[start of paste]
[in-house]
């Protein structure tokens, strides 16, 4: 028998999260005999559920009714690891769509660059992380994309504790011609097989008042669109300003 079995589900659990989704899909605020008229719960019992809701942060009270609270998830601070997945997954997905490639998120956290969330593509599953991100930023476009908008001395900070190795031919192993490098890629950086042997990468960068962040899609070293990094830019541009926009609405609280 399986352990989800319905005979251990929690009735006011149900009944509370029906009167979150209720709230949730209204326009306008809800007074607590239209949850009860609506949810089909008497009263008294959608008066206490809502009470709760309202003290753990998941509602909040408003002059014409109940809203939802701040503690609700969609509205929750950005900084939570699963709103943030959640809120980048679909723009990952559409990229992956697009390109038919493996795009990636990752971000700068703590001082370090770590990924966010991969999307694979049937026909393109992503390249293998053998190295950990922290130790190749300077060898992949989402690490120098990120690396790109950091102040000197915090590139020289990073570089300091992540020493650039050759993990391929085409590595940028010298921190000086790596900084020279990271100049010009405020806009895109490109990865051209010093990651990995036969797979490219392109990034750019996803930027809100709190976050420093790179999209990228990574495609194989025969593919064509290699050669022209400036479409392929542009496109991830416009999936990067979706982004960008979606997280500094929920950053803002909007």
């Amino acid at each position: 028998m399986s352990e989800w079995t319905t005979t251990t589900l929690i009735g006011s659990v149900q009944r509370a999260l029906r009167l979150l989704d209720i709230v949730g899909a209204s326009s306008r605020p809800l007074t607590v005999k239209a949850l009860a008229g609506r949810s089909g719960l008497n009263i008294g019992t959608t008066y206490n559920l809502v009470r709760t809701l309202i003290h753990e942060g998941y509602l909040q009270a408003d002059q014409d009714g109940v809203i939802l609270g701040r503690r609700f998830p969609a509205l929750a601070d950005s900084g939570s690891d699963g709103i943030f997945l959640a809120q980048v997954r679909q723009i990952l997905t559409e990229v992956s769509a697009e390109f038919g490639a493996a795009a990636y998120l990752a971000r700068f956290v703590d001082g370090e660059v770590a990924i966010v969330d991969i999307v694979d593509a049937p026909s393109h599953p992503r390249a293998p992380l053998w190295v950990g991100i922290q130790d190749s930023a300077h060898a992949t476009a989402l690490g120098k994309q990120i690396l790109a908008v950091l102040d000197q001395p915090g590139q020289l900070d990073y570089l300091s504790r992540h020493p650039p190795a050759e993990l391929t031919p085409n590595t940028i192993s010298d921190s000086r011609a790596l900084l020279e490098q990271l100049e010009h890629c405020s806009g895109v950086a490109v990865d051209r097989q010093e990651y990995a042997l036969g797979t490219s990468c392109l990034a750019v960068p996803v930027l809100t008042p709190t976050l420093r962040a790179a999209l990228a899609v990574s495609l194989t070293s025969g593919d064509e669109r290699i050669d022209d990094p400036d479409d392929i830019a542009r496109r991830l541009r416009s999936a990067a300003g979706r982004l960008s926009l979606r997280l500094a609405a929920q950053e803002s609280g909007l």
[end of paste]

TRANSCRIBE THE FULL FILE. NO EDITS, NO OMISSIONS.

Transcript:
[in-house]
């Protein structure tokens, strides 16, 4: 028998999260005999559920009714690891769509660059992380994309504790011609097989008042669109300003 079995589900659990989704899909605020008229719960019992809701942060009270609270998830601070997945997954997905490639998120956290969330593509599953991100930023476009908008001395900070190795031919192993490098890629950086042997990468960068962040899609070293990094830019541009926009609405609280 399986352990989800319905005979251990929690009735006011149900009944509370029906009167979150209720709230949730209204326009306008809800007074607590239209949850009860609506949810089909008497009263008294959608008066206490809502009470709760309202003290753990998941509602909040408003002059014409109940809203939802701040503690609700969609509205929750950005900084939570699963709103943030959640809120980048679909723009990952559409990229992956697009390109038919493996795009990636990752971000700068703590001082370090770590990924966010991969999307694979049937026909393109992503390249293998053998190295950990922290130790190749300077060898992949989402690490120098990120690396790109950091102040000197915090590139020289990073570089300091992540020493650039050759993990391929085409590595940028010298921190000086790596900084020279990271100049010009405020806009895109490109990865051209010093990651990995036969797979490219392109990034750019996803930027809100709190976050420093790179999209990228990574495609194989025969593919064509290699050669022209400036479409392929542009496109991830416009999936990067979706982004960008979606997280500094929920950053803002909007």
């Amino acid at each position: 028998m399986s352990e989800w079995t319905t005979t251990t589900l929690i009735g006011s659990v149900q009944r509370a999260l029906r009167l979150l989704d209720i709230v949730g899909a209204s326009s306008r605020p809800l007074t607590v005999k239209a949850l009860a008229g609506r949810s089909g719960l008497n009263i008294g019992t959608t008066y206490n559920l809502v009470r709760t809701l309202i003290h753990e942060g998941y509602l909040q009270a408003d002059q014409d009714g109940v809203i939802l609270g701040r503690r609700f998830p969609a509205l929750a601070d950005s900084g939570s690891d699963g709103i943030f997945l959640a809120q980048v997954r679909q723009i990952l997905t559409e990229v992956s769509a697009e390109f038919g490639a493996a795009a990636y998120l990752a971000r700068f956290v703590d001082g370090e660059v770590a990924i966010v969330d991969i999307v694979d593509a049937p026909s393109h599953p992503r390249a293998p992380l053998w190295v950990g991100i922290q130790d190749s930023a300077h060898a992949t476009a989402l690490g120098k994309q990120i690396l790109a908008v950091l102040d000197q001395p915090g590139q020289l900070d990073y570089l300091s504790r992540h020493p650039p190795a050759e993990l391929t031919p085409n590595t940028i192993s010298d921190s000086r011609a790596l900084l020279e490098q990271l100049e010009h890629c405020s806009g895109v950086a490109v990865d051209r097989q010093e990651y990995a042997l036969g797979t490219s990468c392109l990034a750019v960068p996803v930027l809100t008042p709190t976050l420093r962040a790179a999209l990228a899609v990574s495609l194989t070293s025969g593919d064509e669109r290699i050669d022209d990094p400036d479409d392929i830019a542009r496109r991830l541009r416009s999936a990067a300003g979706r982004l960008s926009l979606r997280l500094a609405a929920q950053e803002s609280g909007l």